Monday, November 16, 2015


*** out of ****

James Bond has returned with Spectre and all the financial support it could ask for after 2012’s Skyfall took the Daniel Craig run of the franchise to new box office heights. Through the continuing efforts of director Sam Mendes, this film is just as gorgeous looking as the last. The action is fun, Thomas Newman’s score is dramatic, the locations are breathtakingly captured -thanks to Swiss cinematographer Hoyte Van Hoytema, and once again everything onscreen - no matter how effects-heavy - looks real.

However, I am compelled to agree with Bond fans critical of the misguided efforts to make new 007 films more interesting for a modern audience. So far, Quantum of Solace was the most off-point by trying to make the world around Bond more real. Now the series has found another wrong direction: trying to make Bond more real.

As a moderate fan of this series, I believe that each entry is, at best, a superficial guilty-pleasure that attempts to capture the collective heterosexual male fantasy world of the year in which it was made. Making it too real is a confusing buzzkill. Making it too outlandish destroys our suspension of disbelief. I could recount the story of Spectre to explain how it walks this tightrope until it stumbles embarrassingly, but I’d be telling yet another story about MI6 getting horribly compromised by another world domination scheme leading up to a couple of majorly dumb spoiler-filled plot twists.

All I know, is that something about this movie felt off despite how pleasant it was to watch. Actors like Dave BautistaLéa Seydoux, and Christoph Waltz in key supporting roles feel like such uninventive cases of typecasting, that this project seems like a step backwards for them. Bond movies tend to be great at introducing relatively new talent for their beauty, physical intimidation, sinister personas or other superficial qualities so they can develop a profession with "007" on their resumes. Some valuable jobs were stolen here by two people who already have it made and one who is definitely on his way to bigger things than mute heavies after proving to be funny with dialogue in Guardians of the Galaxy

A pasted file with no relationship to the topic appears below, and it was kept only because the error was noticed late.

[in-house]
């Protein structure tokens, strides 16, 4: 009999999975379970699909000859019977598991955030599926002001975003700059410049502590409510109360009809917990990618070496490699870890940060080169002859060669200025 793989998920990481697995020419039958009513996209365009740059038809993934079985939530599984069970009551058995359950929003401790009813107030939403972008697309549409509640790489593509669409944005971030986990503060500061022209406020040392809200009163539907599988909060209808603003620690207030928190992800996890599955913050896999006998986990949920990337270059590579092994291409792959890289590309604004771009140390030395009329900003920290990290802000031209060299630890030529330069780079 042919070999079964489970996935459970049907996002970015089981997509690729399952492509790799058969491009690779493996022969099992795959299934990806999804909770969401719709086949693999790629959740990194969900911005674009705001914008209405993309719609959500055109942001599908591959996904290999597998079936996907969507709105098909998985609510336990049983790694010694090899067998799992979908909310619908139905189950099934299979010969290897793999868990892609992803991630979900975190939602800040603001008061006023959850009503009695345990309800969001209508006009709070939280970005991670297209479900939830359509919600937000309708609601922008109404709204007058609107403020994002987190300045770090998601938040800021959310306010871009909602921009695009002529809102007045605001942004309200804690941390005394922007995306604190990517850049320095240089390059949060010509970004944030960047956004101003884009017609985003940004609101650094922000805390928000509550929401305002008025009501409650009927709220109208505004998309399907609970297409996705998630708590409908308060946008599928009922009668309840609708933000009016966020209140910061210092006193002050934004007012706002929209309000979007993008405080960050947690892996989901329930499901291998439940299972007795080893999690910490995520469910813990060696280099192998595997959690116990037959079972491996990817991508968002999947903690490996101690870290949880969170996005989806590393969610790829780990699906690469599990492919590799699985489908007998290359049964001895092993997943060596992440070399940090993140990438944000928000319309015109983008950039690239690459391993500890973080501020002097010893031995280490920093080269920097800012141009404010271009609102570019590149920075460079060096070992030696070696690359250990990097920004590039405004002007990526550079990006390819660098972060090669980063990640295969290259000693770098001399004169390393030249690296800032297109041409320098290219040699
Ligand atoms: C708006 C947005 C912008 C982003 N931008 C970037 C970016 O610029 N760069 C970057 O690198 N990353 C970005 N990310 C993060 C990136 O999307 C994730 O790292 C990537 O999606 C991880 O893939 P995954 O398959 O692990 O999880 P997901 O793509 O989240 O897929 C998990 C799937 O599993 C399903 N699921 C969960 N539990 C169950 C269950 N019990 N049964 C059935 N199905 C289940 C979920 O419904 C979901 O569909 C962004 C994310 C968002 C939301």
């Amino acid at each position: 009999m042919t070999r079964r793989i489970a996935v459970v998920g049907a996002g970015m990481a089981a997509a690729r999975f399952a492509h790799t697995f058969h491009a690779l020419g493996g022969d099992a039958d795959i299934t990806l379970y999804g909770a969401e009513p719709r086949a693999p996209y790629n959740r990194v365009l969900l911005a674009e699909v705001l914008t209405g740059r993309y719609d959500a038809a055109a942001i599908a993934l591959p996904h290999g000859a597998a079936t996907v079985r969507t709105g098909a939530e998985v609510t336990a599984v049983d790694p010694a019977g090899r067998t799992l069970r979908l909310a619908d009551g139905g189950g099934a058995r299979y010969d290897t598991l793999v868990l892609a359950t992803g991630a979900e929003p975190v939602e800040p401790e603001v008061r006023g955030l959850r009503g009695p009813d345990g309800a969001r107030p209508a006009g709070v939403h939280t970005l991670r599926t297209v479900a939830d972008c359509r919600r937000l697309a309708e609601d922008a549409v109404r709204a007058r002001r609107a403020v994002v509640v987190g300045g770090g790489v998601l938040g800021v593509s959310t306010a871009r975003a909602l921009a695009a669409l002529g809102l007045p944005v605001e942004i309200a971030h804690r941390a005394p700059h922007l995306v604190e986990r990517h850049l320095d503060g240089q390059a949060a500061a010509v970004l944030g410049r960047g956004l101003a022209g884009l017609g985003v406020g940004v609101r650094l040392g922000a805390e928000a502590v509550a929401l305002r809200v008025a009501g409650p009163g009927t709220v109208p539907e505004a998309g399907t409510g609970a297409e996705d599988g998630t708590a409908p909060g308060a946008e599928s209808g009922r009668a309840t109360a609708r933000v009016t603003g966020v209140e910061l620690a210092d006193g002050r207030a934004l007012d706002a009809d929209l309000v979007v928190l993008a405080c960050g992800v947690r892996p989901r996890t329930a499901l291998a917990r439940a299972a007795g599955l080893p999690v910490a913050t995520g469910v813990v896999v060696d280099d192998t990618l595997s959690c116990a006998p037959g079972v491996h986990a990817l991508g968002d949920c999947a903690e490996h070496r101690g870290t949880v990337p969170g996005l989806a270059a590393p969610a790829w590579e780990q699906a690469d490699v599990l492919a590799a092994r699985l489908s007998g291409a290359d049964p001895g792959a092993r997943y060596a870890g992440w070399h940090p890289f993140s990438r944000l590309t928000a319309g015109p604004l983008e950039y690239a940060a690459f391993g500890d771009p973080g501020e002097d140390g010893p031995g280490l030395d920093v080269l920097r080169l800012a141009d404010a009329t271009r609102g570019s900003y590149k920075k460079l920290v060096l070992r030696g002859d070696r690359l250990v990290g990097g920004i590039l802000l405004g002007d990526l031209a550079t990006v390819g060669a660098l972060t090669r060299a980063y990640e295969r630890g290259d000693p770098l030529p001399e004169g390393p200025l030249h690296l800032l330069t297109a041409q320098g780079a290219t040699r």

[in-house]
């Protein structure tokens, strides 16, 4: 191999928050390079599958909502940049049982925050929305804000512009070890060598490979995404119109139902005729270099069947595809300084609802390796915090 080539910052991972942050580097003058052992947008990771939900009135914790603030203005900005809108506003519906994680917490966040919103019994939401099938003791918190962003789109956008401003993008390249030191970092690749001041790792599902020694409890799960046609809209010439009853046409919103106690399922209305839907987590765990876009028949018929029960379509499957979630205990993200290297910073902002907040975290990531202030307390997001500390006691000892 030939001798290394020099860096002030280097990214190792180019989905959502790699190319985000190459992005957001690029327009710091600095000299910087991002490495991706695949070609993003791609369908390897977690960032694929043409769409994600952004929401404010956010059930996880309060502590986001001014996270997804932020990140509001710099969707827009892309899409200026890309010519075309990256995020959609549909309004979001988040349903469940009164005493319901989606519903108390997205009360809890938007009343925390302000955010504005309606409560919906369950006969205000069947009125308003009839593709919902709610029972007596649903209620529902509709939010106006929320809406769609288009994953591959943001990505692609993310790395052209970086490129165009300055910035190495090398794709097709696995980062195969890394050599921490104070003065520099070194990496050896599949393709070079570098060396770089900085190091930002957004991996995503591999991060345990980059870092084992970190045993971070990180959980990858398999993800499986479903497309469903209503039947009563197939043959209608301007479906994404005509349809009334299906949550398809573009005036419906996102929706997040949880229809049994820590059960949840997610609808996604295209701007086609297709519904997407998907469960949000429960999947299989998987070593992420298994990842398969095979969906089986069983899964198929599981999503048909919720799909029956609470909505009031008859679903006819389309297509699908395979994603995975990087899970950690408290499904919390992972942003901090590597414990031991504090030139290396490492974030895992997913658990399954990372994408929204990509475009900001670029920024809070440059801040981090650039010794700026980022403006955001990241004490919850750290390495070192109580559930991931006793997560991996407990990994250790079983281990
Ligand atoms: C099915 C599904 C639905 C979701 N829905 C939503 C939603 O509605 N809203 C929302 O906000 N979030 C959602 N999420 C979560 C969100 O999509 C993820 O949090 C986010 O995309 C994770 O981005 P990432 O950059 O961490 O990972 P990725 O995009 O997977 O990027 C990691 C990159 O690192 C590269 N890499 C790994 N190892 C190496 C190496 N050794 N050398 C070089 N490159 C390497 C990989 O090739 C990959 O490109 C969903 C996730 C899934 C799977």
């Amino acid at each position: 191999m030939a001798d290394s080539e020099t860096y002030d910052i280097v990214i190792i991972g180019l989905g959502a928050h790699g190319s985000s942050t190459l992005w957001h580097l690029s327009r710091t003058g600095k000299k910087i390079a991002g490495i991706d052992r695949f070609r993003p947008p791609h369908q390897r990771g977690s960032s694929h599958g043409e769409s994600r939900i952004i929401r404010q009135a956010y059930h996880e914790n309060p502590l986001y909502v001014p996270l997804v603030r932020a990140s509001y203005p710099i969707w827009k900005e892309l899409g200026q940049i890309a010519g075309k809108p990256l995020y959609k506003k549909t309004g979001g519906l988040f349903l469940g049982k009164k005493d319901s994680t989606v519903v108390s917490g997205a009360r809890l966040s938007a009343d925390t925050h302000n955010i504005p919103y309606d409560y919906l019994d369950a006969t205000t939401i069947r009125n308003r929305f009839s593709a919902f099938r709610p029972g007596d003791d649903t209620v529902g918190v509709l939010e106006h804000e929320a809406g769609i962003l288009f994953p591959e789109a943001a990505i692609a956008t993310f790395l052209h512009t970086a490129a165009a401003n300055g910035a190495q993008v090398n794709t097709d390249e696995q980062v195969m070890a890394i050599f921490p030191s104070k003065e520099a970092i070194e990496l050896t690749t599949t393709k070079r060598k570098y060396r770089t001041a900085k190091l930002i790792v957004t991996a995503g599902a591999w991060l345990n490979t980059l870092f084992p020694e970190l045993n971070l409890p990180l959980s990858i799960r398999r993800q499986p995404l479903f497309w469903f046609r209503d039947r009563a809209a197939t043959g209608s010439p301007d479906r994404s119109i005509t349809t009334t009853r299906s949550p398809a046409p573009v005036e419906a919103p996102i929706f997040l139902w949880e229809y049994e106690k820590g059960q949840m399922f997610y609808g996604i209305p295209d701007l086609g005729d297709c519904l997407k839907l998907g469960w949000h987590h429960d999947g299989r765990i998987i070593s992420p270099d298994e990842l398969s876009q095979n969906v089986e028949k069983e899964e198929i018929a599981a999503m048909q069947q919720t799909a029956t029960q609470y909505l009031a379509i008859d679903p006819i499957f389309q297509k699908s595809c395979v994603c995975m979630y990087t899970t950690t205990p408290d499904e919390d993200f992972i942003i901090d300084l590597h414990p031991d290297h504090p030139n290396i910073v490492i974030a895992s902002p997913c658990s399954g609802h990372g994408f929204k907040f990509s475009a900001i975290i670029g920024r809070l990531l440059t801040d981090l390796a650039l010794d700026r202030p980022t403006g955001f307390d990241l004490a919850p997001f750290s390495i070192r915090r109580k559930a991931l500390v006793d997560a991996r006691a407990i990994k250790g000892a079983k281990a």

I mentioned that the only spoilers I could cover are dumb. Trust me, they are -even for this franchise. Spectre is beautiful yet ridiculous -and it would be better if the movie itself could own up to this fact. This is Bond. He has a license to be ridiculous. 

The Peanuts Movie

**1/2 out of ****

It has been a very long time since any incarnation of Charlie Brown and his friends have been seen doing anything.

I was naturally drawn to see The Peanuts Movie because its computer animation technique achieves something unique in the way that The Lego Movie did. It takes on the challenge to incorporate characteristics only inherent in pre-digital animation processes. Just as The Lego Movie borrowed from the stop-motion choppiness seen in homemade internet Lego movies, this film sets strong limitations to its well-rendered 3D models to only stand and move in formations reminiscent of their classic two-dimensional incarnations.

I’m sure that no small child is thinking about this, but it was a relief to me, that someone at Blue Sky Studios saw beauty in the simplicity of Charles Schulz’s drawings and found a clever way of maintaining their essence. Now, did they get everything else right?

Classic Peanuts plot elements are rehashed and stuffed into this episodic story about Charlie Brown trying to make a new impression and gain self-esteem. Sadly, the movie has a slightly obnoxious tone, lacking Schulz’s patient ability to build toward jokes and composer Christophe Beck’s epic movie score feels like the antithesis of Vince Guaraldi’s pathos-filled piano jazz music from those good ol’ Charlie Brown movies and specials (though it’s used occasionally for fan service).

I suppose that it’s enough that this movie features abstract looking kids doing things that no one in the 21st century does anymore. Imagine if parents had to explain to young audience members what jazz is too. At least Linus doesn’t quote any biblical scripture this time.

Thursday, November 5, 2015

Bone Tomahawk

*** out of ****